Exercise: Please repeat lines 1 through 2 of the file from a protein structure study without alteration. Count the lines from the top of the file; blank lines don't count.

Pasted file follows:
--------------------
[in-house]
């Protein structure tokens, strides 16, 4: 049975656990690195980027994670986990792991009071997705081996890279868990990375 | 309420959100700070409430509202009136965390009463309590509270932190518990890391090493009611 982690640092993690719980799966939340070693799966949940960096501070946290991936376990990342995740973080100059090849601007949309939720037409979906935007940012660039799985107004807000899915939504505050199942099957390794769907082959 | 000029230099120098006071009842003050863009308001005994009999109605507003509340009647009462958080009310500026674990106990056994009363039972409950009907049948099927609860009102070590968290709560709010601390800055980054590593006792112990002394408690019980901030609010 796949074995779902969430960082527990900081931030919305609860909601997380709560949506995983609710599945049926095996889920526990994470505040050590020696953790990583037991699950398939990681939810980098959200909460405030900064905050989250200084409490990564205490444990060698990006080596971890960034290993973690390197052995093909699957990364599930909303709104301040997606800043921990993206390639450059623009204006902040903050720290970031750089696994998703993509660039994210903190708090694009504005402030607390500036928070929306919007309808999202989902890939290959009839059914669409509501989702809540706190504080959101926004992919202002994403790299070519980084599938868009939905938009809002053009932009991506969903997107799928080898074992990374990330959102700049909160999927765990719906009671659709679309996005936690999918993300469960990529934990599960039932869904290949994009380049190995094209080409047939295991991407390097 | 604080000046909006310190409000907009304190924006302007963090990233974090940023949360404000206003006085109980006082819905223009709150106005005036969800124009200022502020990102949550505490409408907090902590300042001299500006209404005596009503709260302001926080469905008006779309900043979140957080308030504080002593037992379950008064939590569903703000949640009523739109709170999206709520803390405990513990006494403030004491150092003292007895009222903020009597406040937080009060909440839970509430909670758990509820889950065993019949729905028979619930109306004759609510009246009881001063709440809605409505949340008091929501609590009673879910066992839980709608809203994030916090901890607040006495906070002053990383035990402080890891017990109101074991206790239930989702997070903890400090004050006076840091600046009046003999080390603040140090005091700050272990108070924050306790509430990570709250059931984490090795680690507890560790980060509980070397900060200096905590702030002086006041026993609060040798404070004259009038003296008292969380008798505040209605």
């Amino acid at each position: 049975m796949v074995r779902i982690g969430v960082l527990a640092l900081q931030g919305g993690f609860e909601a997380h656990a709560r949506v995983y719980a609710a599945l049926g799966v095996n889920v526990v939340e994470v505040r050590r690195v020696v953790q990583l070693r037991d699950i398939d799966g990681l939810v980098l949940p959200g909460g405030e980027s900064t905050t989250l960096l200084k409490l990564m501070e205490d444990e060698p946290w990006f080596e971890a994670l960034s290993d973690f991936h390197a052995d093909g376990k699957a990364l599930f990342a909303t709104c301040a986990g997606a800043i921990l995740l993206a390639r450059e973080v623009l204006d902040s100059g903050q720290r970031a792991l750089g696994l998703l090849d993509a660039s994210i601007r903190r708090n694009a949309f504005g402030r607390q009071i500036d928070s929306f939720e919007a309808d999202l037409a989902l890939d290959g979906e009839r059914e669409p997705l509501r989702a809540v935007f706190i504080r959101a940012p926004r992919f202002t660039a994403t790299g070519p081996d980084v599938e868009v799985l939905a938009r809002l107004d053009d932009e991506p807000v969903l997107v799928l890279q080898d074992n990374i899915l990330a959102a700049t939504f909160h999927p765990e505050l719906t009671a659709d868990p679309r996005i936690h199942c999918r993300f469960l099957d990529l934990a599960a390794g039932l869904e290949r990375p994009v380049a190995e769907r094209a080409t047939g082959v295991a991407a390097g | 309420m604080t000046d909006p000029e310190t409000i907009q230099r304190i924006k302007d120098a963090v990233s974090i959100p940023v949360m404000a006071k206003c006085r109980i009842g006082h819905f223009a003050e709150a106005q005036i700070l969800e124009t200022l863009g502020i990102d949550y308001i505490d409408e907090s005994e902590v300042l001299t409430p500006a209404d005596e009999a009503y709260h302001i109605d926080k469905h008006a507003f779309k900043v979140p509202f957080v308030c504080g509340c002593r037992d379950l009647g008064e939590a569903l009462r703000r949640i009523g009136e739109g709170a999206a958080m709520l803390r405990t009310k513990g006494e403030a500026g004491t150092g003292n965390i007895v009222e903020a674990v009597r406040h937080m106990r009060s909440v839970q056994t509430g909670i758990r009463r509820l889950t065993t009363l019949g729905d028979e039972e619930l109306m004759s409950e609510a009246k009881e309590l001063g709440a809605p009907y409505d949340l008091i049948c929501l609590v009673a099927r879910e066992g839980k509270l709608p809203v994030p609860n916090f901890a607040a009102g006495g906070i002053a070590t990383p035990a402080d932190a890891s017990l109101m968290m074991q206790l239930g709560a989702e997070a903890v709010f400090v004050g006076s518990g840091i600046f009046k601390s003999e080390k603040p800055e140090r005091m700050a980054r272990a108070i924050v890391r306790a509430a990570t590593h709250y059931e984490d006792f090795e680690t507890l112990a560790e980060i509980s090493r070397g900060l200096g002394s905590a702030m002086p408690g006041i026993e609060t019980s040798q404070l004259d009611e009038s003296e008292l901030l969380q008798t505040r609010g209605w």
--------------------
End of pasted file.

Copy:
[in-house]
């Protein structure tokens, strides 16, 4: 049975656990690195980027994670986990792991009071997705081996890279868990990375 | 309420959100700070409430509202009136965390009463309590509270932190518990890391090493009611 982690640092993690719980799966939340070693799966949940960096501070946290991936376990990342995740973080100059090849601007949309939720037409979906935007940012660039799985107004807000899915939504505050199942099957390794769907082959 | 000029230099120098006071009842003050863009308001005994009999109605507003509340009647009462958080009310500026674990106990056994009363039972409950009907049948099927609860009102070590968290709560709010601390800055980054590593006792112990002394408690019980901030609010 796949074995779902969430960082527990900081931030919305609860909601997380709560949506995983609710599945049926095996889920526990994470505040050590020696953790990583037991699950398939990681939810980098959200909460405030900064905050989250200084409490990564205490444990060698990006080596971890960034290993973690390197052995093909699957990364599930909303709104301040997606800043921990993206390639450059623009204006902040903050720290970031750089696994998703993509660039994210903190708090694009504005402030607390500036928070929306919007309808999202989902890939290959009839059914669409509501989702809540706190504080959101926004992919202002994403790299070519980084599938868009939905938009809002053009932009991506969903997107799928080898074992990374990330959102700049909160999927765990719906009671659709679309996005936690999918993300469960990529934990599960039932869904290949994009380049190995094209080409047939295991991407390097 | 604080000046909006310190409000907009304190924006302007963090990233974090940023949360404000206003006085109980006082819905223009709150106005005036969800124009200022502020990102949550505490409408907090902590300042001299500006209404005596009503709260302001926080469905008006779309900043979140957080308030504080002593037992379950008064939590569903703000949640009523739109709170999206709520803390405990513990006494403030004491150092003292007895009222903020009597406040937080009060909440839970509430909670758990509820889950065993019949729905028979619930109306004759609510009246009881001063709440809605409505949340008091929501609590009673879910066992839980709608809203994030916090901890607040006495906070002053990383035990402080890891017990109101074991206790239930989702997070903890400090004050006076840091600046009046003999080390603040140090005091700050272990108070924050306790509430990570709250059931984490090795680690507890560790980060509980070397900060200096905590702030002086006041026993609060040798404070004259009038003296008292969380008798505040209605």